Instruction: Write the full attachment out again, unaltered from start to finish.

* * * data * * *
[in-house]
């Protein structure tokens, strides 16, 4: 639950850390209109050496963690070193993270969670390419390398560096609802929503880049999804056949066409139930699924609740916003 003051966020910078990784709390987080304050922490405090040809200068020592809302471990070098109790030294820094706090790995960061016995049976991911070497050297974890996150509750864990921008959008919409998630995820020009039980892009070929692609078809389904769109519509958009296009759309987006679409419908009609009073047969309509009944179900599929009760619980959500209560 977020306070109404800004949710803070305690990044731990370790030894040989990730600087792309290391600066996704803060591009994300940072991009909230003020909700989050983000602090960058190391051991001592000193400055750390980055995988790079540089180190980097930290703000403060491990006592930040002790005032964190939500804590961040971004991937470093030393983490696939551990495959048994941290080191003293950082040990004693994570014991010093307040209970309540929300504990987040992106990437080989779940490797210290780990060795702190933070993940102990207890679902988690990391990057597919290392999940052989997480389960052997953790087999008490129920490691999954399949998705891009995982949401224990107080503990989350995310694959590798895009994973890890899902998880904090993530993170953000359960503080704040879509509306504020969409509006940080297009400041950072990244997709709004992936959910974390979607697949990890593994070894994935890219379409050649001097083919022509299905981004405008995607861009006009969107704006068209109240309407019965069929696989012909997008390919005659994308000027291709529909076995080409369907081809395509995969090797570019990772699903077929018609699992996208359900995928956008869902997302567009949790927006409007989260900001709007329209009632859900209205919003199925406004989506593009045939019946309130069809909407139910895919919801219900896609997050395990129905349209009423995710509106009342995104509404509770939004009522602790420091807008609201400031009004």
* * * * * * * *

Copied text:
[in-house]
């Protein structure tokens, strides 16, 4: 639950850390209109050496963690070193993270969670390419390398560096609802929503880049999804056949066409139930699924609740916003 003051966020910078990784709390987080304050922490405090040809200068020592809302471990070098109790030294820094706090790995960061016995049976991911070497050297974890996150509750864990921008959008919409998630995820020009039980892009070929692609078809389904769109519509958009296009759309987006679409419908009609009073047969309509009944179900599929009760619980959500209560 977020306070109404800004949710803070305690990044731990370790030894040989990730600087792309290391600066996704803060591009994300940072991009909230003020909700989050983000602090960058190391051991001592000193400055750390980055995988790079540089180190980097930290703000403060491990006592930040002790005032964190939500804590961040971004991937470093030393983490696939551990495959048994941290080191003293950082040990004693994570014991010093307040209970309540929300504990987040992106990437080989779940490797210290780990060795702190933070993940102990207890679902988690990391990057597919290392999940052989997480389960052997953790087999008490129920490691999954399949998705891009995982949401224990107080503990989350995310694959590798895009994973890890899902998880904090993530993170953000359960503080704040879509509306504020969409509006940080297009400041950072990244997709709004992936959910974390979607697949990890593994070894994935890219379409050649001097083919022509299905981004405008995607861009006009969107704006068209109240309407019965069929696989012909997008390919005659994308000027291709529909076995080409369907081809395509995969090797570019990772699903077929018609699992996208359900995928956008869902997302567009949790927006409007989260900001709007329209009632859900209205919003199925406004989506593009045939019946309130069809909407139910895919919801219900896609997050395990129905349209009423995710509106009342995104509404509770939004009522602790420091807008609201400031009004």